Michael Olugbode in Damaturu

The Yobe State Government on Tuesday officially declared an end to cholera outbreak in the state.

This is coming after the disease was reported in five local government areas of the state with a total of 404 cases including 16 associated deaths with a case fatality ratio of 3.7 per cent recorded.

Addressing a press conference in Damaturu, the state Commissioner for Health, Dr. Bello Kawuwa, said that there has not been any new case of suspected cholera in the state in the last 21 days, which qualifies for the outbreak to be declared over.

He said the case of the outbreak was first noticed on March 28, 2018 in Gashua town, Bade Local Government Area of the state, with 16 deaths reported across the state.

Kawuwa said: “On the 28th of March 2018, in Gashua town, Bade Local Government Area, the state Ministry of Health got information that some 33 persons had symptoms suspected to be cholera with five associated deaths.

“The LGA Rapid Response Team responded immediately and thereafter, an already prepared Ministry of Health activated the state Rapid Response Team that were deployed to support the LGA in response efforts.”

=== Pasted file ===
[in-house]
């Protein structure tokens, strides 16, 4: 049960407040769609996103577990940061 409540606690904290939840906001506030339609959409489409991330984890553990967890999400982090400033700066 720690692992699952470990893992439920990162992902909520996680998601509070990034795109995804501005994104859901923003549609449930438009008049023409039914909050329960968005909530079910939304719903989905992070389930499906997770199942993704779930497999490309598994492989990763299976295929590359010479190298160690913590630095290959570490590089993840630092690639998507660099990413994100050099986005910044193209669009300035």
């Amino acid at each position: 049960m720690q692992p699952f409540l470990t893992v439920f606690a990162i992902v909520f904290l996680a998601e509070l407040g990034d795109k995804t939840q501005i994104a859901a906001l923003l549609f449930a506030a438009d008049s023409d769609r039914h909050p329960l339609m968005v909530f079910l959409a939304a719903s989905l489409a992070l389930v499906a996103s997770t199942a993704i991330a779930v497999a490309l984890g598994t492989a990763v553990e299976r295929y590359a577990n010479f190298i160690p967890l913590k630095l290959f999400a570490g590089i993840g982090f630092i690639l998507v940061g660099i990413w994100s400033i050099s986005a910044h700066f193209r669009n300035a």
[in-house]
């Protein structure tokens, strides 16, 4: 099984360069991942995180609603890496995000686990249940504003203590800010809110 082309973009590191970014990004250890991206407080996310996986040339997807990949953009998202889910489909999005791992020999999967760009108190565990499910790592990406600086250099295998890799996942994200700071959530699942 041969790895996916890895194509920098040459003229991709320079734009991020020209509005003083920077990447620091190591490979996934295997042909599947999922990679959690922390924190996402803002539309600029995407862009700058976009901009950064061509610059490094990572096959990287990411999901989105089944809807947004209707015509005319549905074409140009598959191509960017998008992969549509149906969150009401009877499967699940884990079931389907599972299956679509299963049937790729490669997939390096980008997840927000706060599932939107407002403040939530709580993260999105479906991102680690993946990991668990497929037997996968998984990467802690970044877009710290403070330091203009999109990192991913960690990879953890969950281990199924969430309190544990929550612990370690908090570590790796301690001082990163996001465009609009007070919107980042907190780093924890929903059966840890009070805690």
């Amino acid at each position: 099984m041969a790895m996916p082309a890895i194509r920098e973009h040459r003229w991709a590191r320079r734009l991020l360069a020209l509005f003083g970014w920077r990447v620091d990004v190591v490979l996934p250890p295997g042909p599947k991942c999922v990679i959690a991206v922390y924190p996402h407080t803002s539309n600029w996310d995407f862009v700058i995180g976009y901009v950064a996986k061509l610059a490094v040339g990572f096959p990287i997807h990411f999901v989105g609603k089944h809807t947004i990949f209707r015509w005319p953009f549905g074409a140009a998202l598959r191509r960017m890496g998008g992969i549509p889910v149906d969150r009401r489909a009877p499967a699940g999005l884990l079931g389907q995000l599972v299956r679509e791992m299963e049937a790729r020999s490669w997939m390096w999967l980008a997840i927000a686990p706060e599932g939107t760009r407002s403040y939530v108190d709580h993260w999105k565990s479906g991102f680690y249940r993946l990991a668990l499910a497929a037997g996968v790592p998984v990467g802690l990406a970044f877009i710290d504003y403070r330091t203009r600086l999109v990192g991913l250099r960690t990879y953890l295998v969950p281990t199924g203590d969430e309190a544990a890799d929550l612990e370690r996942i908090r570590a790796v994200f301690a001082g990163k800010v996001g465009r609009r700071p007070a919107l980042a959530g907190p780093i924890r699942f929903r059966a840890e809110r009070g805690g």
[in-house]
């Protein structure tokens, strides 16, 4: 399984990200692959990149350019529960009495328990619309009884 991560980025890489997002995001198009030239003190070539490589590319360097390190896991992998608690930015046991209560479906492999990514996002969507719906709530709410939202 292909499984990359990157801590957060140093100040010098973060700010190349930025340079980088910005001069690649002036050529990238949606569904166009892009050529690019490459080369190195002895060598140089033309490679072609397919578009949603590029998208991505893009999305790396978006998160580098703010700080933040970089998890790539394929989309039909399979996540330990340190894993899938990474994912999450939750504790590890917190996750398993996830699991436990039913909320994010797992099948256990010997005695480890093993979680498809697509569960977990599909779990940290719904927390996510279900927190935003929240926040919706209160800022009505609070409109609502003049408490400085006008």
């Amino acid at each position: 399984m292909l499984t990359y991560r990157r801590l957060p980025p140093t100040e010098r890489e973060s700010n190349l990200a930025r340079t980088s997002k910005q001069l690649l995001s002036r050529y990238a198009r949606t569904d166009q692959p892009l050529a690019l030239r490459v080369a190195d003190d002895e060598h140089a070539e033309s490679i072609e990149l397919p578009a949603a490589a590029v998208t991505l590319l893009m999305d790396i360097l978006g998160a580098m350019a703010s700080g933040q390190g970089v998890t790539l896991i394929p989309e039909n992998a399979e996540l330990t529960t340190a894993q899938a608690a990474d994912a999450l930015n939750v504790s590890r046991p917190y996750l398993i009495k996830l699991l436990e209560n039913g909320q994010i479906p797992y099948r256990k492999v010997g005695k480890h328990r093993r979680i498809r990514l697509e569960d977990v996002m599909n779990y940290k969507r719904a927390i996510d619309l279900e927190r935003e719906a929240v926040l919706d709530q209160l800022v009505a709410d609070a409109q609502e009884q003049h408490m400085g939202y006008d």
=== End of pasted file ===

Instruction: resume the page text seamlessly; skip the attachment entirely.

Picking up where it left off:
He revealed that: “The outbreak first reported in Gashua town of Bade with subsequent spread to Karasuwa, Jakusko, Yusufari and Bursari Local Government Areas of the state, a total of 404 cases including 16 associated deaths with a case fatality ratio of 3.7 per cent was recorded.

“Bade LGA reported 379 cases in six wards, 16 cases in Karasuwa, four in Jakusko, three in Yusufari and two in Bursari.”

The commissioner declared that by all standards, the response activities were a huge success being able to keep mortality very low.

He said a cholera vaccination exercise was conducted in the six most affected zones where over 125,000 people received the Oral Cholera Vaccine.

He said: “As we speak now, it has been more than 21 days without report of any suspected case of cholera in Yobe State. According to epidemiological standard, when the number of suspected cases in the epidemic area significantly declines and all sample for suspected cholera cases tested were negative by RDT, culture or PCR for a minimum period of two weeks, the outbreak can be considered ended.

“Hence, we are here today to officially declare the cholera outbreak over.”